Valley News – Column: Being Human and Boosting Intelligence

Publication date: 7/30/2022 8:00:13 PM

Modified date: 7/30/2022 7:57:03 PM

I am not a techno-romantic person. But I do believe that technology can solve our most complex problems even though it can sometimes raise legal, ethical and social issues. Climate change, reproductive freedoms, school safety, indiscriminate gun violence and other mysteries require technologically innovative solutions. When policy experts and lawmakers are at odds, technology may come to our rescue.

Humans will not be replaced, but their multifaceted capabilities can be enhanced through technologies with embedded intelligence systems. Just think how NASA’s James Webb Space Telescope gave us a glimpse into the early universe with its sharp, deep infrared images. We don’t know what impact, if any, it will have on our daily lives but there is no doubt that more than the political drama being played out in the Capitol, our future is being determined by technologies including Information Communication Technology (ICT), Artificial Intelligence (AI) Nanotechnology, space technology, biotechnology, and quantum computing.

There is no end game in technology. Gunpowder, the printing press, the steam engine, the telegraph, the Internet, the mobile phone, for example, were determinants of history.

The disruptive potential of technology in societies should not be underestimated. In the early days of globalization, for example, technology pushed jobs abroad to take advantage of cheap skilled labor. Capitalism loves cheap labour. But jobs in the future will not be lost in countries with cheap skilled labor, but because of networked systems with integrated human-machine intelligence, which requires a new type of skilled workforce, people who can work with semi-autonomous intelligent systems.

And no one is more eager to develop intelligent smart systems than the US Army’s Defense Advanced Research Projects Agency (DARPA) to reduce the military’s first response capabilities and keep the nation as out of danger as possible. They call it the Early Awareness System (EAS), which is different from the Early Warning System (EWS). In EAS, you visualize and calculate the probabilities of developments that may occur, anticipate events that may occur, and take appropriate proactive measures. On the other hand, in EWS, you are dealing with developments that have already taken place. The concept of first response capabilities based on embedded intelligence and early awareness system is to find applications in business, law enforcement and counter-terrorism.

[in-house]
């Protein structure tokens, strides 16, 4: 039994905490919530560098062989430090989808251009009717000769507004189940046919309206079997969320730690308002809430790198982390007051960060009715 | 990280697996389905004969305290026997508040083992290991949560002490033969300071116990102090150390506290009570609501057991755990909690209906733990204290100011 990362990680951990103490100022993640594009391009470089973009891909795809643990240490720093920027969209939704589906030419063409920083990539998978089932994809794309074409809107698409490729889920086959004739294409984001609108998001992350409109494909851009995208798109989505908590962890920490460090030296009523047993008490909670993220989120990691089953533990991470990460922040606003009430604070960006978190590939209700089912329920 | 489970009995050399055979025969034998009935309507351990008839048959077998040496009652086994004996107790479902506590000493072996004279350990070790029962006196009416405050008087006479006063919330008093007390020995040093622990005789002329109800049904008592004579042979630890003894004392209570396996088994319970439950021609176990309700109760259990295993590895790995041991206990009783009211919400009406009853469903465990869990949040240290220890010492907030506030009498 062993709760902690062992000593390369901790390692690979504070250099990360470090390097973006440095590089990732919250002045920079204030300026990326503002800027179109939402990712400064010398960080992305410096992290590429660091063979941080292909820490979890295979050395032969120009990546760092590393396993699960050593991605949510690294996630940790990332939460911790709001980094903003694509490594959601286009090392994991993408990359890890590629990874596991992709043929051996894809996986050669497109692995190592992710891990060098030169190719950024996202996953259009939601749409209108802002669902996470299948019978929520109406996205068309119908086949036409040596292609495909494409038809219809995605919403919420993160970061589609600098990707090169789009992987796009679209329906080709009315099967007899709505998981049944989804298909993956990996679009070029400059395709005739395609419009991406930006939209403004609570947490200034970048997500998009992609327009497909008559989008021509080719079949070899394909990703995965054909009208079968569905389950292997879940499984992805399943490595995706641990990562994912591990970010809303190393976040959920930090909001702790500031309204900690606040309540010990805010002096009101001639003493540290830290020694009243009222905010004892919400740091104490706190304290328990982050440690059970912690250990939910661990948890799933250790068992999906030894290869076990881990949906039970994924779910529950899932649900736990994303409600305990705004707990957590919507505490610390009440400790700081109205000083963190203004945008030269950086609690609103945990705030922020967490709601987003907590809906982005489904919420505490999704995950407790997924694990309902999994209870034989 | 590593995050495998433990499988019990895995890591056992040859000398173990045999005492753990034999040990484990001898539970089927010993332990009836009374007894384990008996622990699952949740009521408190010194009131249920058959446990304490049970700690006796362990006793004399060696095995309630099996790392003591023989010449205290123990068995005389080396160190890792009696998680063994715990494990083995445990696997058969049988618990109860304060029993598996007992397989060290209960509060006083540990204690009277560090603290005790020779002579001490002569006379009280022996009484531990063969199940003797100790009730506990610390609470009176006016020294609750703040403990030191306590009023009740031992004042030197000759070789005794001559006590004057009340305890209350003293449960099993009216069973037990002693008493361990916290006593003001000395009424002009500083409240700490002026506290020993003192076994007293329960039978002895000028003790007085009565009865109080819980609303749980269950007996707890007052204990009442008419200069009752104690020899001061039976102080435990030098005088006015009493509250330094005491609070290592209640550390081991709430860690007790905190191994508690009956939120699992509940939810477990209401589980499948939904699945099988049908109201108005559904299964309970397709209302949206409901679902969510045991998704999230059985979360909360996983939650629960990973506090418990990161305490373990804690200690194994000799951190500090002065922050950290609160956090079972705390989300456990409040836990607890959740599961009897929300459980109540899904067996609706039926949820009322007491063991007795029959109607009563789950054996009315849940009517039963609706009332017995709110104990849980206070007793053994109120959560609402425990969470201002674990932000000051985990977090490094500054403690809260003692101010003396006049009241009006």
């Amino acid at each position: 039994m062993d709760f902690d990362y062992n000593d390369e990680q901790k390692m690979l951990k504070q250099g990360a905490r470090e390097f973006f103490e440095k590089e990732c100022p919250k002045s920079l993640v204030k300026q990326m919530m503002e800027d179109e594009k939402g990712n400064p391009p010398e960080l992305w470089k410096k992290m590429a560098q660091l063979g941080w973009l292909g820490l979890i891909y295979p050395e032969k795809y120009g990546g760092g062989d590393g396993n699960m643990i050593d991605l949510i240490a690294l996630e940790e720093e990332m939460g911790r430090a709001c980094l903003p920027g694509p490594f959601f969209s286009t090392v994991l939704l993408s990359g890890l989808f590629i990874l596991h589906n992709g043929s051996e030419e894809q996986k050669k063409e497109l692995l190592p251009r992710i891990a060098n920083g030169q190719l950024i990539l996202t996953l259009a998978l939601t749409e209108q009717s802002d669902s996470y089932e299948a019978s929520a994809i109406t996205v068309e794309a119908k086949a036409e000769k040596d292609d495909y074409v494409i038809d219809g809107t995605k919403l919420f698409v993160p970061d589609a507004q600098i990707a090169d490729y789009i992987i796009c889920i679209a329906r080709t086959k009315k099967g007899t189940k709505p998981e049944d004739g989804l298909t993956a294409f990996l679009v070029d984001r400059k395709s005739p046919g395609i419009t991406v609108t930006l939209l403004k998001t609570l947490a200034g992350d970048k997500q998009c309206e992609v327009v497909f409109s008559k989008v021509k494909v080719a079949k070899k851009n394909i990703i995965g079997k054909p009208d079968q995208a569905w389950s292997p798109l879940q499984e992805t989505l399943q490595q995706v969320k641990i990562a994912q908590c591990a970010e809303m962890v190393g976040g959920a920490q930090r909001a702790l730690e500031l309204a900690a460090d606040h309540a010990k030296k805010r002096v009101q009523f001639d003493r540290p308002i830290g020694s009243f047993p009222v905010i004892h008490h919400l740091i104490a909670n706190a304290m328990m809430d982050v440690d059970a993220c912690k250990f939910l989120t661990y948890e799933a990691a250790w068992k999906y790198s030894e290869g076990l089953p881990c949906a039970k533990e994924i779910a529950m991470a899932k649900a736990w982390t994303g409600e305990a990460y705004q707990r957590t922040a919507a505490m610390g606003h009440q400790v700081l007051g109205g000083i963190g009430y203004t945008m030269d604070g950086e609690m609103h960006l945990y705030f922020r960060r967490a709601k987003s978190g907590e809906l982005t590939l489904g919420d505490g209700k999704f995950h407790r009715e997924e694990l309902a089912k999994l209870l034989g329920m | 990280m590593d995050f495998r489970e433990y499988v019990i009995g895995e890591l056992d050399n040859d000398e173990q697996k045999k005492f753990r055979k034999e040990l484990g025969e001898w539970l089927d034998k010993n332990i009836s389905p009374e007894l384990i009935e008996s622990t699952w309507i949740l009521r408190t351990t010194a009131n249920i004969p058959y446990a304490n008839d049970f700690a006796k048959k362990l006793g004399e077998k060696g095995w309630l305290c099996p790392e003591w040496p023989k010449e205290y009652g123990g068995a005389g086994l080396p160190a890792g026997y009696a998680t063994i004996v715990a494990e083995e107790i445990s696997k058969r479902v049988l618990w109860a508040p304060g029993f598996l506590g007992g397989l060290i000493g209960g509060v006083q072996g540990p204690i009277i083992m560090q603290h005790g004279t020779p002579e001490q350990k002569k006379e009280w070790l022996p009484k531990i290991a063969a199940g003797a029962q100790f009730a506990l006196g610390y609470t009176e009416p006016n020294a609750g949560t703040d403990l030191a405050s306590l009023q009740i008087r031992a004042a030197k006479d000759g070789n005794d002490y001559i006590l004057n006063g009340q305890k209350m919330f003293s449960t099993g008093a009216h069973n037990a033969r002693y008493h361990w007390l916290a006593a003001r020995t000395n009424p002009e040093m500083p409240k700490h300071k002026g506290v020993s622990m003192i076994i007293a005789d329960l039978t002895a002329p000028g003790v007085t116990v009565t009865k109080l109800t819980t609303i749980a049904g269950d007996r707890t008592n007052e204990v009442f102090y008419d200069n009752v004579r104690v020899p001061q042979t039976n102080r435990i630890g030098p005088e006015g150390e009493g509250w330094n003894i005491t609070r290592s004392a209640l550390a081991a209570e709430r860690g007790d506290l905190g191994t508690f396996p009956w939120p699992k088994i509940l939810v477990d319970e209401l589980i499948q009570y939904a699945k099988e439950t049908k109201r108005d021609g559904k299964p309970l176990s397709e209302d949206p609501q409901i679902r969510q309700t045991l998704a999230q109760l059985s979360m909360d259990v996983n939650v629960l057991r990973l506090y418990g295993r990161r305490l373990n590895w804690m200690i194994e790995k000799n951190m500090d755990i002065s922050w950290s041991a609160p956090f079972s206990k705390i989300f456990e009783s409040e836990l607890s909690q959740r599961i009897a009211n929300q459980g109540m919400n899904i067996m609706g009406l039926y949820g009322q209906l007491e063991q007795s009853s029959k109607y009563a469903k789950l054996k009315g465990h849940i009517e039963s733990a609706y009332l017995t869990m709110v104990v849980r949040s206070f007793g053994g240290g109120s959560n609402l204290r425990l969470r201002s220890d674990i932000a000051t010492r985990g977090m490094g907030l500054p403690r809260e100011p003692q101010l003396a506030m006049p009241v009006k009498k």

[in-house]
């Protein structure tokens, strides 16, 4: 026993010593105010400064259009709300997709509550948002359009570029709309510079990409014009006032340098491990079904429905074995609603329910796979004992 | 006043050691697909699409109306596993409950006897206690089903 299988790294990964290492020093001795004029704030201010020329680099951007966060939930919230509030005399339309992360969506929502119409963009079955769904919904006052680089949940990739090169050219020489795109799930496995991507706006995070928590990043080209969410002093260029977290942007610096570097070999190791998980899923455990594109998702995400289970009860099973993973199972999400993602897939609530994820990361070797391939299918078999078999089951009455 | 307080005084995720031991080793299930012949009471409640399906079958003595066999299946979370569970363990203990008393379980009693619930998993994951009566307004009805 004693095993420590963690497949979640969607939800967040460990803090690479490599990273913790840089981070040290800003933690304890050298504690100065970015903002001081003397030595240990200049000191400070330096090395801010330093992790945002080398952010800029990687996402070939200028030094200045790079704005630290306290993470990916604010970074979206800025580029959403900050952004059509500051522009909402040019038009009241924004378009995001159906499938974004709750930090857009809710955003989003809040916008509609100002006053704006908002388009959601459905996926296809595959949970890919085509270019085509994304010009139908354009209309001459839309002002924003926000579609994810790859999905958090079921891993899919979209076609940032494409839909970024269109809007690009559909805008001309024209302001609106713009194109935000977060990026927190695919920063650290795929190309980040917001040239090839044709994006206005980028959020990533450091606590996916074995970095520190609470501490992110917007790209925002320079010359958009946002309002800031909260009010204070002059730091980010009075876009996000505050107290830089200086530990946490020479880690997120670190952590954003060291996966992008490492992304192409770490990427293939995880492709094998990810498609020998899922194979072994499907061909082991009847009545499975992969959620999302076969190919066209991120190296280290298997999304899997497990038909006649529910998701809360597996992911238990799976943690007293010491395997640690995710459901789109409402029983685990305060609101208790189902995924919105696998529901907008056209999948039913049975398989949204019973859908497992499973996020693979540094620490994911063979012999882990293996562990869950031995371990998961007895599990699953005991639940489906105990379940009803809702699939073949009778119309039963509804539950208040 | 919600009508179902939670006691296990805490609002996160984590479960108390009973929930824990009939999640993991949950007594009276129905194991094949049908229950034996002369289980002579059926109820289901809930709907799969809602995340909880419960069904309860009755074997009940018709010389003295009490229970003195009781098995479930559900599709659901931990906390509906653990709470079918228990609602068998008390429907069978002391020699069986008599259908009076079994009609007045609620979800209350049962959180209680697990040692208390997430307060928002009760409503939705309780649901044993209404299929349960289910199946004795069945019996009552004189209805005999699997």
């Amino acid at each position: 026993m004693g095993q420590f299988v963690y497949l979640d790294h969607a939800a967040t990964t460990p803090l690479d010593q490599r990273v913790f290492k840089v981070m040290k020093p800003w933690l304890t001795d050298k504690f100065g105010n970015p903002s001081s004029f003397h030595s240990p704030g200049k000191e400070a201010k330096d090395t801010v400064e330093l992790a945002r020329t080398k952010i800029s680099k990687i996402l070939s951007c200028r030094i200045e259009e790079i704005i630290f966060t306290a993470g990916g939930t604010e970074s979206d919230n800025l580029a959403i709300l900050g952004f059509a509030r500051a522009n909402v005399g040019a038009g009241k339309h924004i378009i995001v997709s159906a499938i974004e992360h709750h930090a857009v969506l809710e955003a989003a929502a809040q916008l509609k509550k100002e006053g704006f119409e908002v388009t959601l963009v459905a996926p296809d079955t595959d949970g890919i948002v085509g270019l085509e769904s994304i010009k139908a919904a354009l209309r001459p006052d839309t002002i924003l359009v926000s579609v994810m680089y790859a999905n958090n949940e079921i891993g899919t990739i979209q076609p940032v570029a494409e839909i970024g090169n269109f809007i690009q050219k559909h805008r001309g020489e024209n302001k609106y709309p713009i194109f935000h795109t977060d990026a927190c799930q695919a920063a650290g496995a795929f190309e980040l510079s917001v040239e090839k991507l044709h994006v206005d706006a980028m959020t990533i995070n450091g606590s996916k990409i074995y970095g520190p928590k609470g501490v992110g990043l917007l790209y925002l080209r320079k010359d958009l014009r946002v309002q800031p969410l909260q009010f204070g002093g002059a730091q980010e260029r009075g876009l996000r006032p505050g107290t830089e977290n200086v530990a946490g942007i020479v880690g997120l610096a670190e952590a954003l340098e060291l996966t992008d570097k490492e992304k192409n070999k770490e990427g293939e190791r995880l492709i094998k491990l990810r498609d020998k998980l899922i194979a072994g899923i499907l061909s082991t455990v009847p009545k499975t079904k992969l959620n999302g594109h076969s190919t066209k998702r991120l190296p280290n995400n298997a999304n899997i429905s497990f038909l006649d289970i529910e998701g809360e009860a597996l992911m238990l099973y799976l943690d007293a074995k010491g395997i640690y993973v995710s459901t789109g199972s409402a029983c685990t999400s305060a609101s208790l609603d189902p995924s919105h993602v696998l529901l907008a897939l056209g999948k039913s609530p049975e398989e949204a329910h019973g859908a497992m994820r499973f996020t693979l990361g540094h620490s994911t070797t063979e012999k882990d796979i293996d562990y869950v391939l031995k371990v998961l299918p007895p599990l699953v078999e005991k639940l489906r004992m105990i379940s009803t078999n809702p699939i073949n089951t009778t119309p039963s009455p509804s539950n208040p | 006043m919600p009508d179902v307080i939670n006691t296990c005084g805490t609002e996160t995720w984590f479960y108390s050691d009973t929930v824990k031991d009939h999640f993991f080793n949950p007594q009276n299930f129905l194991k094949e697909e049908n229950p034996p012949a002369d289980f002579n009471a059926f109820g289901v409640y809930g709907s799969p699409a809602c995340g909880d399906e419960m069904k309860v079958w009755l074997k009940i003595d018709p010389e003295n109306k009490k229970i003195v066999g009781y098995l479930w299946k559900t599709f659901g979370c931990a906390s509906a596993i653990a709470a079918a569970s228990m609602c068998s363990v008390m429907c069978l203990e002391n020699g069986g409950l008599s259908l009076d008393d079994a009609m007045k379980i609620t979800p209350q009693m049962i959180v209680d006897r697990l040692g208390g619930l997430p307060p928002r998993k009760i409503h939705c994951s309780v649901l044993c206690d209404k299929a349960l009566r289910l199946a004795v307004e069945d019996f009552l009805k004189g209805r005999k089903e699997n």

Technologies are rarely stand-alone in this age of digital networks. They have re-engagement potential and tend to converge with others to form new technologies, which can be used in ways that the original inventors could not have imagined. A new world emerges from the sensory environment in which nothing will remain in isolation from the outside world. Based on the convergence of sensors and smart technologies, law enforcement and counterterrorism experts deal with terrorism, among other problems, in very different and possibly more effective ways.

The interior of future aircraft will be embedded with sensors that record and transmit any unusual activity to the monitoring and control center for preventive action. Scientists at QinetiQ, a commercial branch of the British Ministry of Defense, have developed a working model of an aircraft seat integrated with a sensor capable of capturing signals of physiological changes in a passenger and relaying the information to a cockpit display. The signals could enable the system to analyze whether a person is a terrorist or someone with deep vein thrombosis, for example.

The smart seat will eventually be able to record the signs of any emotional stress the passenger feels during the flight. Hidden seat sensors will provide unobtrusive in-flight monitoring and have the ability to obtain actionable intelligence about activities including the health status of passengers on board. Most importantly, the information will enable the plainclothes guards to take precautionary measures in the event there is a risk that terrorists are considering bombing or hijacking the aircraft. The cockpit will become an anti-terror cell.

We are used to different types of intrusive searches at airports, banks and other places. We do not object to the collection of data in a smart environment if its purpose is to enhance security. We know that security cameras are on us. But we are not ashamed of being spied on when we go to an ATM or a bank teller to make a transaction. This is the price we pay for security, comfort and freedom. There can be no freedom without security. So maybe we wouldn’t mind sitting in a sensor train or bus if it takes us safely to our destination where we can enjoy all the privacy we want.

Aaah! But here’s the challenge. Can school buildings such as airplanes be transformed into smart systems for early education with embedded intelligence? We watched the horrific video of the Ovaldi, Texas school shooting in which the 18-year-old gunman walked free, killing 19 students and two teachers, and wounding 17 other people. If Robb Elementary School had been equipped with a built-in intelligence system for early awareness, the gunman would have been captured long before the massacre was committed.

The Second Amendment, the right to bear arms, is sacred to most Americans, but it should not become a black hole absorbing all of our other cherished liberties.

Batra teaches at the University of Norwich Graduate School of Education. He is the author of several books including The First Freedoms, America’s Culture of Innovation, and most recently, India In A New Key: Nehru To Modi. He is writing a novel about the inhabitants of the Upper Valley.